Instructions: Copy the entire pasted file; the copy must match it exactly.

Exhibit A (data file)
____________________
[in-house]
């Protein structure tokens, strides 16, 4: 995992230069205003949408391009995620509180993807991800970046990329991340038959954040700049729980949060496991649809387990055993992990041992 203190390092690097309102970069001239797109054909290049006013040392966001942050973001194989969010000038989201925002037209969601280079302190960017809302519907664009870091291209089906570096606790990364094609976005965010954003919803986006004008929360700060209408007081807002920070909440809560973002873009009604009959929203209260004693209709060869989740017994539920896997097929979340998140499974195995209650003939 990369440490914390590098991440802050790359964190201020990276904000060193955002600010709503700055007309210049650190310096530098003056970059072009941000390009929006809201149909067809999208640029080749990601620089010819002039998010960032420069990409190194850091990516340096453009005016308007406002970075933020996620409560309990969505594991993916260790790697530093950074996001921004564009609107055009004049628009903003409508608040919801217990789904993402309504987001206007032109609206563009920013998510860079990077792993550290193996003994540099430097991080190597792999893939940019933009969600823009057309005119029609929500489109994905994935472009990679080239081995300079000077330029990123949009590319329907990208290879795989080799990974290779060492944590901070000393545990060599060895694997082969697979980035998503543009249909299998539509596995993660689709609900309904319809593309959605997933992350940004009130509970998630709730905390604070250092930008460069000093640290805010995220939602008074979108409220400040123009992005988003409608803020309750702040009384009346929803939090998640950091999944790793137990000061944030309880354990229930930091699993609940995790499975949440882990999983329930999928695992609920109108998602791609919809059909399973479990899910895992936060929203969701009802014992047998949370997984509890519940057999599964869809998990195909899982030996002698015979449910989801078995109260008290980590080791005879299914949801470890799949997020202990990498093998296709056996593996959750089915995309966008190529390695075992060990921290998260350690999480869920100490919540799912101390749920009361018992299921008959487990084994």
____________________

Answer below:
[in-house]
């Protein structure tokens, strides 16, 4: 995992230069205003949408391009995620509180993807991800970046990329991340038959954040700049729980949060496991649809387990055993992990041992 203190390092690097309102970069001239797109054909290049006013040392966001942050973001194989969010000038989201925002037209969601280079302190960017809302519907664009870091291209089906570096606790990364094609976005965010954003919803986006004008929360700060209408007081807002920070909440809560973002873009009604009959929203209260004693209709060869989740017994539920896997097929979340998140499974195995209650003939 990369440490914390590098991440802050790359964190201020990276904000060193955002600010709503700055007309210049650190310096530098003056970059072009941000390009929006809201149909067809999208640029080749990601620089010819002039998010960032420069990409190194850091990516340096453009005016308007406002970075933020996620409560309990969505594991993916260790790697530093950074996001921004564009609107055009004049628009903003409508608040919801217990789904993402309504987001206007032109609206563009920013998510860079990077792993550290193996003994540099430097991080190597792999893939940019933009969600823009057309005119029609929500489109994905994935472009990679080239081995300079000077330029990123949009590319329907990208290879795989080799990974290779060492944590901070000393545990060599060895694997082969697979980035998503543009249909299998539509596995993660689709609900309904319809593309959605997933992350940004009130509970998630709730905390604070250092930008460069000093640290805010995220939602008074979108409220400040123009992005988003409608803020309750702040009384009346929803939090998640950091999944790793137990000061944030309880354990229930930091699993609940995790499975949440882990999983329930999928695992609920109108998602791609919809059909399973479990899910895992936060929203969701009802014992047998949370997984509890519940057999599964869809998990195909899982030996002698015979449910989801078995109260008290980590080791005879299914949801470890799949997020202990990498093998296709056996593996959750089915995309966008190529390695075992060990921290998260350690999480869920100490919540799912101390749920009361018992299921008959487990084994």